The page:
So given that you've now crossed the chasm of understanding, how do you think this material could be presented in a way that doesn't turn off the majority of people but still provides enough information to get to more advanced adjustments requiring looking at the CSI for water balance (at least for plaster pools)? Should we lower the low-end of the TA recommended level for non-plaster pools to 50 ppm and put an asterisk by the low-end TA for plaster pools saying that if the pH tends to rise then click on a link that goes to a page that explains trying a lower TA first to see if the pH becomes more stable and if it does then adjusting one's target TA and CH levels to have a more balanced CSI as calculated by PoolMath?
    16,000 gallon outdoor in-ground 16'x32' plaster pool; Pentair Intelliflo VF pump; Pentair IntelliTouch i9+3s control system; Jandy CL-340 square foot cartridge filter
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    JoyfulNoise's Avatar
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    Re: TFPC TA recommendations?

    If I might make a suggestion, this is the last line of the Recommended Levels page -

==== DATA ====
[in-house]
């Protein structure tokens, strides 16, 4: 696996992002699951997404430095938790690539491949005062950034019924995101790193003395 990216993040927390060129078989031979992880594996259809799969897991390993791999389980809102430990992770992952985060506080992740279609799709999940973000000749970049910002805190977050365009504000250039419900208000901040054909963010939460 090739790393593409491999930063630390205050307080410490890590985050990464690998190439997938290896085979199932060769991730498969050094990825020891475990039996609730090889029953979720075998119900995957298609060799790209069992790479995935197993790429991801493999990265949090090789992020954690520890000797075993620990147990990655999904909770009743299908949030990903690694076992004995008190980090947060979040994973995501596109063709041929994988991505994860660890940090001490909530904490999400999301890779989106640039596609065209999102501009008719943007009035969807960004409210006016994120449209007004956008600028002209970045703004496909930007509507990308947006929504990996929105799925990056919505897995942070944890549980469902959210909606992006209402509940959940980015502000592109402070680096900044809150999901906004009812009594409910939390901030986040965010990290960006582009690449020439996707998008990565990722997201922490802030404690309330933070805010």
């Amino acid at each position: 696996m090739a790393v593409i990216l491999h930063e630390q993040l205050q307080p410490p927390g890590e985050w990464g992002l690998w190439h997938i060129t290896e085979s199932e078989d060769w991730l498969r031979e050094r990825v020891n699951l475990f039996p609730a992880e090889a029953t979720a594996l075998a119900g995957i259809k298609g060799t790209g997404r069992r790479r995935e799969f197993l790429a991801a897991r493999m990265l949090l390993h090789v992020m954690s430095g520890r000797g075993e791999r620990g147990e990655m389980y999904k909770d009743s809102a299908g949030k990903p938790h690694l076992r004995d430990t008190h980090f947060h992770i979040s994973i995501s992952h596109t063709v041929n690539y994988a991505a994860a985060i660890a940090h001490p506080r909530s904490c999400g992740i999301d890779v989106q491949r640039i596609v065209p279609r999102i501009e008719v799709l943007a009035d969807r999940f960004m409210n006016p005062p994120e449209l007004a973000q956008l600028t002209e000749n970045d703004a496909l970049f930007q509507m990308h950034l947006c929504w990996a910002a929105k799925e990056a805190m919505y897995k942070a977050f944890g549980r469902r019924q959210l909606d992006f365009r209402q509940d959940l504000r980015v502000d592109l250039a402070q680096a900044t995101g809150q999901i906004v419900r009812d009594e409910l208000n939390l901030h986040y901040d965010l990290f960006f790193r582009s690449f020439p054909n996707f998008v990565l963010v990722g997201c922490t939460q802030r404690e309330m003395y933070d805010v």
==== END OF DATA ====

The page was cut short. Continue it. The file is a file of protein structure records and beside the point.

If you have an indoor pool, high TA or high CH fill water, large amounts of aeration (negative edge), lots of direct sunlight, or fresh plaster you should expect to need some adjustments to these recommendations. For advice on what would be ideal for your pool please ask on the forum.
    Perhaps it would be best to move that to the top of the page and add some disclaimer language to the beginning, like this -

    Not all pools are the same when considering recommended water chemistry values. The values listed below have been found to be a range of values that works best for most pools. In some limited circumstance, TFP practitioners have found that using some values slightly higher or lower than the ranges given below works best for their pool. For example, if you have an indoor pool, high TA or high CH fill water, large amounts of aeration (negative edge), lots of direct sunlight, or fresh plaster you should expect to need some adjustments to these recommendations. If you find that these ranges are not working for your pool or if you would like advice on what would be ideal ranges for your pool please ask on the forum.
    Then perhaps an asterisk can be added to some ranges with a footnote that describes them as flexible or gives a true lower limit, e.g., not letting the TA go lower than 40ppm to avoid pH buffering issues. If there is a mention of CSI, then perhaps it can be linked to a sticky describing what the CSI is, how it works and how it can be used as a proxy to help with balancing all of the other parameters (pH, TA, CH, etc).
    Matt
    16k IG PebbleTec pool, 650gal spa, spillway and waterfall, 3HP IntelliFlo VS / 1.5HP WhisperFlo, Pentair QuadDE-100 filter, IC40 SWCG, MasterTemp 400k BTU/hr NG heater, KreepyKrauly suction-side cleaner Dolphin S300i robot, EasyTouch controls, city water, K-1001, K-2006 and K-1766 test kits, Mannitol test for borates